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Flamenco Capital: Tradition, Revolution and Renewal in Seville, Spain


In this dissertation, I explore how flamenco performance models intimacy and solidarity in Andalusian communities based in Seville and Morón de la Frontera. The adaptability of flamenco performance underscores the inherent decision-making that goes into determining which physically, socially and affectively constructed environments are appropriate, if not ideal, for making music. Since expression within flamenco is largely based upon collective experience and reciprocal execution, the performance space constitutes a defining element of both social and sonic aesthetics. Drawing from ethnographic fieldwork, I look at how artists and communities are responding to pressing subjects that involve cultural patrimony and protection as well as political corruption and interference.

The first two chapters chronicle the maintenance and development of a flamenco guitar tradition in Morón that proliferated into the hands of international students beginning in the 1960s. I analyze how the introduction of recording and sound reproduction technologies in Morón served to create new types of mobility that separate sounds from their original bodies and spaces of production and, in so doing, alter and blur the boundaries between public and private in communities of flamenco performers and listeners. Next, I focus on the work of twenty-first century flamenco group Son de la Frontera, who organized the music of Diego del Gastor into lush and varied arrangements. By tracing this music back through particular genealogies of listening, I reveal how the Morón style has become entangled in larger processes of countercultural and transnational encounters that converge and become audible through the work of Son de la Frontera.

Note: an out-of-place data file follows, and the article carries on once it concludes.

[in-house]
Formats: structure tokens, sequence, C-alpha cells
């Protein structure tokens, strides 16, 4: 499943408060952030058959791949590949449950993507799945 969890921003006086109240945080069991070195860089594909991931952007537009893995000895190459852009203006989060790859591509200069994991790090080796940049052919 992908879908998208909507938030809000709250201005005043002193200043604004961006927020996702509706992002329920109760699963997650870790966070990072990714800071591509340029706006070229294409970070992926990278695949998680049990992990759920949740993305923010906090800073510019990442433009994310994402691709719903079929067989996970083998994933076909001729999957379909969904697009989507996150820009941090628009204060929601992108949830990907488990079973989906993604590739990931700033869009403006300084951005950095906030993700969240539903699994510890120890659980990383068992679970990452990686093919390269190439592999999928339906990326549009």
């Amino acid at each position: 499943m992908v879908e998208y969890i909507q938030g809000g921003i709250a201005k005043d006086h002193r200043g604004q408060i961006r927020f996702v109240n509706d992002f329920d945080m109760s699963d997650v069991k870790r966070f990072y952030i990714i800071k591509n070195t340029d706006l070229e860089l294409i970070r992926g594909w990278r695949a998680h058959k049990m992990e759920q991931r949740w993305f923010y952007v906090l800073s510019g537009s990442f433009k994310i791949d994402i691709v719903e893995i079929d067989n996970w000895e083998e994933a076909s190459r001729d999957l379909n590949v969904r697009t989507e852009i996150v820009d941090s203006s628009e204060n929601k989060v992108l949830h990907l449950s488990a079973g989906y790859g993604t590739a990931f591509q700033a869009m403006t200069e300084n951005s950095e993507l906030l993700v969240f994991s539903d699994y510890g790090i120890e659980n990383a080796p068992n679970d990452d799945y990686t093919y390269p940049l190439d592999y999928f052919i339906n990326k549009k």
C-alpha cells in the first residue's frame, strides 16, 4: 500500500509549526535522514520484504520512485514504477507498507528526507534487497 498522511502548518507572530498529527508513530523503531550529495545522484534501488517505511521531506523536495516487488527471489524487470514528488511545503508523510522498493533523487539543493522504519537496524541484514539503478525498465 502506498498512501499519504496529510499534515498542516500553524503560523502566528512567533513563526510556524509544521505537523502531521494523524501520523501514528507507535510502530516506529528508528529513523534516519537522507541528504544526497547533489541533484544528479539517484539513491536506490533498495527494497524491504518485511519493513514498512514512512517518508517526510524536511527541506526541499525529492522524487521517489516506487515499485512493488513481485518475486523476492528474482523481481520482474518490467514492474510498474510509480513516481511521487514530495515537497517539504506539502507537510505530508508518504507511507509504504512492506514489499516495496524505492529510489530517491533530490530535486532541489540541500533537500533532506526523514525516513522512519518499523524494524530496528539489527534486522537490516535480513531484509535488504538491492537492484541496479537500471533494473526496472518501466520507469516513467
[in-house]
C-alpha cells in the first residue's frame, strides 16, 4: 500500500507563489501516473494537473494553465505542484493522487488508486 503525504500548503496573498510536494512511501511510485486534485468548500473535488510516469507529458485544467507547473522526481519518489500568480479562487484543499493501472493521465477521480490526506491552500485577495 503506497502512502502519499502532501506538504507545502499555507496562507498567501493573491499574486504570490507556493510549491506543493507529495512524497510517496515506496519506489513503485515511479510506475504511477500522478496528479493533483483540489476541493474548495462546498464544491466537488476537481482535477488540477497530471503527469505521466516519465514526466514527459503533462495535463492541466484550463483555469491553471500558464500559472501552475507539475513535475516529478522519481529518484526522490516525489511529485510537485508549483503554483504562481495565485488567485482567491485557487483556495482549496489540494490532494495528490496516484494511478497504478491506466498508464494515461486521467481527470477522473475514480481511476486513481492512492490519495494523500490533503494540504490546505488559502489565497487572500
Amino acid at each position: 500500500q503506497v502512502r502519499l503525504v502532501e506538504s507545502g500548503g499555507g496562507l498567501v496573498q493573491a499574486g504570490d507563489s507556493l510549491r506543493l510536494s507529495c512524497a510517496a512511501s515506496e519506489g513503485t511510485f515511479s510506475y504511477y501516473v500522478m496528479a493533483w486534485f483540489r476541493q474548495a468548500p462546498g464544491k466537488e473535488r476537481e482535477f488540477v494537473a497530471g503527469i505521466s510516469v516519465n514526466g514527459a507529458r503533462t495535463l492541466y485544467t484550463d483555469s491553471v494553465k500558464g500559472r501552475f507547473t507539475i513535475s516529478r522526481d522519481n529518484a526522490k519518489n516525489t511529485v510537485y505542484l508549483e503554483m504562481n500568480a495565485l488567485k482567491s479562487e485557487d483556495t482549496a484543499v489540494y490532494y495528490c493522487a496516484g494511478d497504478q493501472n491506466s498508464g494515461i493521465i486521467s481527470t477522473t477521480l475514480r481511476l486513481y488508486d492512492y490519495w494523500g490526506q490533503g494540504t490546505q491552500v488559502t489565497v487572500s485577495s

In the final two chapters, I discuss how the recent encroachment of institutional capital and decree upon artists and venues has threatened, rather than supported, the local flamenco community in Seville. I demonstrate how members of this community are responding to these attacks through radical forms of performance protest. Highlighting the dangerous and deceptive elements of intangible cultural heritage, I interrogate the ways in which flamenco artists and community members continue to negotiate distinctions between public and private performance in an era of globalized media circulation, neoliberal economic regimes and complex localized structures of kinship and power.

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